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Learning to play: how working-class ‘lads’ negotiate PE in a working-class secondary school in England

Scattergood, Andrew ORCID: https://orcid.org/0000-0002-4122-1155 (2023) Learning to play: how working-class ‘lads’ negotiate PE in a working-class secondary school in England. Sport, Education and Society. pp. 1-15.

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This paper explores the ways in which working-class boys negotiated the content and delivery of physical education at a ‘typical’, white working-class secondary school located in the north of England. The study utilised a quasi-ethnographical case-study design conducted over a non-continuous three-month period involving covert and overt participant observation, guided conversations, and group interviews. A total of 48 key stage 4 (Year 10 and 11) male pupils were selected to take part in eight focus groups following the observation of approximately 340 key stage four (KS4) pupils in PE lessons. The data revealed that the vast majority of these male pupils arrived at the school with a narrow sporting repertoire as result of the upbringings and lifestyles made up of ‘traditional’ working-class activities such as football and fishing. Their strong predisposition for recreational involvement in these activities impacted directly on what the young males would, and could, do during PE at school and in this way were able to influence (to lesser and greater degrees) the content and delivery of their PE experiences. The findings of the study, therefore, go some way explaining how PE in many working-class secondary schools may come to influence the long standing, class-related adult participation anomalies that continue to exist in the UK.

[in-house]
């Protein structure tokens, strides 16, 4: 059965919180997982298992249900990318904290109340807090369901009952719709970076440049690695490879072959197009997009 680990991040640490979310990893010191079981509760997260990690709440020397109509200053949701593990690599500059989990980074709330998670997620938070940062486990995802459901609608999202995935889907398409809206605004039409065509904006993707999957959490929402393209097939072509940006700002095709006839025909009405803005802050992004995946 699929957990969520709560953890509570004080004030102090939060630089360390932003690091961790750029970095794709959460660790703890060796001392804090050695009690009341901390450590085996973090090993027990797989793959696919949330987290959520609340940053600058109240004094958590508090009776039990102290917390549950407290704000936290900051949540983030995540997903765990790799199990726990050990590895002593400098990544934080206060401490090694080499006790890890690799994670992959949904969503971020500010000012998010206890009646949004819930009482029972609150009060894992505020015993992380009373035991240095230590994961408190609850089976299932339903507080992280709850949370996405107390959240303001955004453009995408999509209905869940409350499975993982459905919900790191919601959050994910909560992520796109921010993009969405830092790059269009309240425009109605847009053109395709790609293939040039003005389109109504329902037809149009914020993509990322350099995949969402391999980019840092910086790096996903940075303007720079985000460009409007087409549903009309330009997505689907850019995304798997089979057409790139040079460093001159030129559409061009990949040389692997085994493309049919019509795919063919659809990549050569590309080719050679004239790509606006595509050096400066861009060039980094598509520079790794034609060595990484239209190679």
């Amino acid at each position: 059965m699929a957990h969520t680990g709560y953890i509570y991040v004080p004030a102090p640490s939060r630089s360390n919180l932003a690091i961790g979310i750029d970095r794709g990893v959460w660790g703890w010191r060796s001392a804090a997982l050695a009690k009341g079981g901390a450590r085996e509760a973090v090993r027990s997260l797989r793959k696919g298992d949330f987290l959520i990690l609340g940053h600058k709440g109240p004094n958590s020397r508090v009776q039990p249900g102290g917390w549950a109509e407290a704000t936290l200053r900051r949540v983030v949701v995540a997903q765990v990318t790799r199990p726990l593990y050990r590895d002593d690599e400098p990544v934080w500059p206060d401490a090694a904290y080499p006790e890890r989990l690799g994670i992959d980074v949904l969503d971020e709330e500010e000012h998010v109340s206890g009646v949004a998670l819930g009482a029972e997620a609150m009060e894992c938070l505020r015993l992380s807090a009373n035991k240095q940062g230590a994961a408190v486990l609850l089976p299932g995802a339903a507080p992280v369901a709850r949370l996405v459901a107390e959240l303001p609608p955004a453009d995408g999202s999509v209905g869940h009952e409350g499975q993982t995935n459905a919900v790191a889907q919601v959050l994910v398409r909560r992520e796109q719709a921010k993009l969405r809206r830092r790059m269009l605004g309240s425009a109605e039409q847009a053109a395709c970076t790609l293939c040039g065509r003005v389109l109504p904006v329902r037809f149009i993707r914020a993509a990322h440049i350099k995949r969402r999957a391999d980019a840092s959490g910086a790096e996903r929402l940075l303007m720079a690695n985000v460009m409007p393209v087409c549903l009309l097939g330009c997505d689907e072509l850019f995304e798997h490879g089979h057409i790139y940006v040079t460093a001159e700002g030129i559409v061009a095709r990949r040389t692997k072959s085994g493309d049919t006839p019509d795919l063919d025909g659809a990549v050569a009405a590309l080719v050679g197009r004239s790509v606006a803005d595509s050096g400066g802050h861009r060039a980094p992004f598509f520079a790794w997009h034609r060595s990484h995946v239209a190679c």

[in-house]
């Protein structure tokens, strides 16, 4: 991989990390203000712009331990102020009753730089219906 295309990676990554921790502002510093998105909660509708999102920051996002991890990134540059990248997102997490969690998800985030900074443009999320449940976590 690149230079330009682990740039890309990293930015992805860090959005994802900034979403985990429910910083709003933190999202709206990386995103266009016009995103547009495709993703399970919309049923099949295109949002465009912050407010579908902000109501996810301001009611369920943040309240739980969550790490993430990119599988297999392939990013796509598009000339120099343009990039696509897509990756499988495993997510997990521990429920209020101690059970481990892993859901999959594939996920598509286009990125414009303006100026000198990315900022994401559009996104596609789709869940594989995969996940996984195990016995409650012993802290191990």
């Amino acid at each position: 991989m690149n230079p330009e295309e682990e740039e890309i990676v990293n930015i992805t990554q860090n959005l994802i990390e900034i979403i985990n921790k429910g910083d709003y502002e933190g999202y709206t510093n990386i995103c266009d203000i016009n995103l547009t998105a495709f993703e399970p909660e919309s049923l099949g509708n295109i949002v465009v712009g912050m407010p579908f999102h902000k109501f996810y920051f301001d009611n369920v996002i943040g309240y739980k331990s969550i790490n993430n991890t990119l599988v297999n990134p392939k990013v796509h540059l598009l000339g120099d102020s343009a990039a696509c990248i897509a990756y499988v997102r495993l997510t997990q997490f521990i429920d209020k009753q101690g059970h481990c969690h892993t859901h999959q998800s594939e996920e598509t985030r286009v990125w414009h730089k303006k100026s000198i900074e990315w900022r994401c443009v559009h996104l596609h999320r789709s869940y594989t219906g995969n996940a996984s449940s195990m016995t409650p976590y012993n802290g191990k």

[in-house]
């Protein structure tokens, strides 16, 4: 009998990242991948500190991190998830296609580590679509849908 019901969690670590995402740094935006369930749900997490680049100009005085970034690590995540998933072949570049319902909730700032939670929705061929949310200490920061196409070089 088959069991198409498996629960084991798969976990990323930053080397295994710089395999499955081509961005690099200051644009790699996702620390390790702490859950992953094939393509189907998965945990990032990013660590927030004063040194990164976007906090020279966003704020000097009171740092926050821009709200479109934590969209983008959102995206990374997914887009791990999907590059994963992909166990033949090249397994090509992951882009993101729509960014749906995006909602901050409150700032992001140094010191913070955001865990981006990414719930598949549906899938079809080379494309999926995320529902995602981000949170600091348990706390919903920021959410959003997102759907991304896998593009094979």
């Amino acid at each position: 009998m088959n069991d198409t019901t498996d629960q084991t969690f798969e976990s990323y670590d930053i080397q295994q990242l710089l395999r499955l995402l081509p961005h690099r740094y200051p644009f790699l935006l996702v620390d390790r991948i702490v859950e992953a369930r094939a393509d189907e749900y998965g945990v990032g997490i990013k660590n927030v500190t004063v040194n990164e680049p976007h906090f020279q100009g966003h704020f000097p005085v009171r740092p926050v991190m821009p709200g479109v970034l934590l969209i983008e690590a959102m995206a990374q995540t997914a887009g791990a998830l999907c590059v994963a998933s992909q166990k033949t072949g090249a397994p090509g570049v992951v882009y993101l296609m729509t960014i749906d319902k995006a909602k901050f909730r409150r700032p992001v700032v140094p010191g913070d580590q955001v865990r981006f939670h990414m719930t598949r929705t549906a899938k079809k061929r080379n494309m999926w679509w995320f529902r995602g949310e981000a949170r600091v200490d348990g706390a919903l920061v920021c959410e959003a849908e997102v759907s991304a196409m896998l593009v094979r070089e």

Item Type: Article
Status: Published
DOI: https://doi.org/10.1080/13573322.2023.2206829
School/Department: School of Science, Technology and Health
URI: https://ray.yorksj.ac.uk/id/eprint/7950

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